KAMPALA- The Uganda Peoples’ Congress has said it was the government of Milton Obote, not the party that abolished kingdoms in 1966 and confiscated their properties.
UPC vice president Joseph Bbosa said last week the party neither held a meeting nor decided in any way on the seizure of Buganda properties.
The denial, the first such formal account by current UPC leaders, came days after President Museveni handed Mengo 213 land titles expropriated from Buganda 48 years ago.
“There is a difference between a party in power and government because they all have different rules that are followed,” Mr Bbosa said.
“The government which was under President Obote took the Buganda property without consent of the party.” Obote was the founding UPC President and remained so until his death in October, 2005.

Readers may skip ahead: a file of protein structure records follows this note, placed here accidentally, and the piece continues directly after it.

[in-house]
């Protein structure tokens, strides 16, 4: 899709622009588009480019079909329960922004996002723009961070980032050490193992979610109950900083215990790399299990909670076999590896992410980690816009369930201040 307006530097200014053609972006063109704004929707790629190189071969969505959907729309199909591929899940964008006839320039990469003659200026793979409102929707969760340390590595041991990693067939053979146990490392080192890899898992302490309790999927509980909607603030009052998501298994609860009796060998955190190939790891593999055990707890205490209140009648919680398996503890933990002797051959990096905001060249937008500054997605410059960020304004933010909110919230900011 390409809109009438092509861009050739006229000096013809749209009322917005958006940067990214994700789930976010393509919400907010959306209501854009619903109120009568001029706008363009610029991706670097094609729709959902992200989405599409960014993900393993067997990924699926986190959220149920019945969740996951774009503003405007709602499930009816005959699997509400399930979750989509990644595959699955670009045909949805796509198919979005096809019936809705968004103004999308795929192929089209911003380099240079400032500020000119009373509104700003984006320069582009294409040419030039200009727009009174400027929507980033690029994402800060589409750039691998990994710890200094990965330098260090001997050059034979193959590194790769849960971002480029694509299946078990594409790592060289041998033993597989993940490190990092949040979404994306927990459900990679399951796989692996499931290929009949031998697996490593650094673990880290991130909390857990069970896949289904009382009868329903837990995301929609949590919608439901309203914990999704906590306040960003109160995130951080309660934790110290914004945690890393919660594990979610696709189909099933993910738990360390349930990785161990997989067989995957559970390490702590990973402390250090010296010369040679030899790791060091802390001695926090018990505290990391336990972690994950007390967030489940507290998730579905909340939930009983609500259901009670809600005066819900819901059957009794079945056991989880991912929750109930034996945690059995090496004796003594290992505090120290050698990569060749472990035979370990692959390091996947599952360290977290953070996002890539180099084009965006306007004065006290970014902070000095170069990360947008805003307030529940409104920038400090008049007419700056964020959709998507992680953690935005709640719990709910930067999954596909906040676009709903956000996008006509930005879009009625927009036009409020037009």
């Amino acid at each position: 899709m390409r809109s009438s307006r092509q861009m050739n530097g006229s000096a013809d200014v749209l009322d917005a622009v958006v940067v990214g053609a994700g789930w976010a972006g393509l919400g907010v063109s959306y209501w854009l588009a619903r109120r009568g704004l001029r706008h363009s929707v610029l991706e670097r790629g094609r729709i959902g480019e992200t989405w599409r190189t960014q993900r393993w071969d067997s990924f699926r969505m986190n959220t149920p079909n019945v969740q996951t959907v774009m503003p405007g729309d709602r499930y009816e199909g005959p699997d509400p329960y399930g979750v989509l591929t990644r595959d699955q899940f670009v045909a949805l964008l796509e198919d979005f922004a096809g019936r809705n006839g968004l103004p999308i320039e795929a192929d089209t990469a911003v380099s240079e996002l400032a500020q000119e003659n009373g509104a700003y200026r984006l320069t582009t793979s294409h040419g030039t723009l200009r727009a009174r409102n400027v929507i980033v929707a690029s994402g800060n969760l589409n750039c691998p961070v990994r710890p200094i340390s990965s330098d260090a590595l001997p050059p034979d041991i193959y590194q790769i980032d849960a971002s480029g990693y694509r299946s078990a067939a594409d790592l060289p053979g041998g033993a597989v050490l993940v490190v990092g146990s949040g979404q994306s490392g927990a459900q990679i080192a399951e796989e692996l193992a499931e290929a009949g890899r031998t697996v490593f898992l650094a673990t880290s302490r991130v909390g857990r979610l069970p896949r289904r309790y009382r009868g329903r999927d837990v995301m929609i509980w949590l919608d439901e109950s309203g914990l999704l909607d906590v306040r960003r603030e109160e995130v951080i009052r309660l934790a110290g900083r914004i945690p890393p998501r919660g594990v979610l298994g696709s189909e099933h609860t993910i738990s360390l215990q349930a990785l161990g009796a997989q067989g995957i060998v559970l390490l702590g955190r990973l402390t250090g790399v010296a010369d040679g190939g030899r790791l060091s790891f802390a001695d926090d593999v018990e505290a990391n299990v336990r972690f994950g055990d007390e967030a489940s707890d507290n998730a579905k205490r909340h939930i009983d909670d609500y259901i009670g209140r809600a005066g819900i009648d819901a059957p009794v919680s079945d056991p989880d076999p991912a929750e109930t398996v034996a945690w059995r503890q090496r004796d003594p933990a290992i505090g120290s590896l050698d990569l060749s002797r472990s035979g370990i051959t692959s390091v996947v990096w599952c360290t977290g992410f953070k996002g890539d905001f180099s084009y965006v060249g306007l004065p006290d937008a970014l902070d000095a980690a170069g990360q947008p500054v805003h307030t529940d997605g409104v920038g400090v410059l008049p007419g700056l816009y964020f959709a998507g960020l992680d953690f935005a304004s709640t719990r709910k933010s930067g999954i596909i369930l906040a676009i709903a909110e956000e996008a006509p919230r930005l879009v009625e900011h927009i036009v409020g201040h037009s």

Whereas parties in theory are supposed to be de-linked from the state, the reality in Uganda has been that of fusion of both whenever a party is in-charge of the government.
After drawing the difference by words last week, Mr Bbosa then argued that the public should stop demonising UPC since it as a party never directly involved in the 1966 Buganda crisis.
Differences between then executive Prime Minister Obote and ceremonial President, Kabaka Mutesa, flared up that year, resulting in the army raiding the palace on Obote’s orders and exiling him to Britain. Buganda officials have publicly expressed displeasure over the king’s humiliation.
The remains of Obote had to be diverted from the Gulu Highway when it was being taken to the final resting place in Akokoro, Apac District, after some of the kingdom’s loyalists in Buganda districts north of Kampala threatened to attack it.
Last week’s return of part of expropriated Buganda properties followed a protracted struggle by kingdom officials, leading to the 2013 Memorandum of Understanding signed between President Museveni and Kabaka Ronald Muwenda Mutebi.
UPC under its president Olara Otunnu has been trying, still with little success, to reach out to and interest Mengo officials in constructive dialogue so as to forget the strained past relationship and forge a new chapter.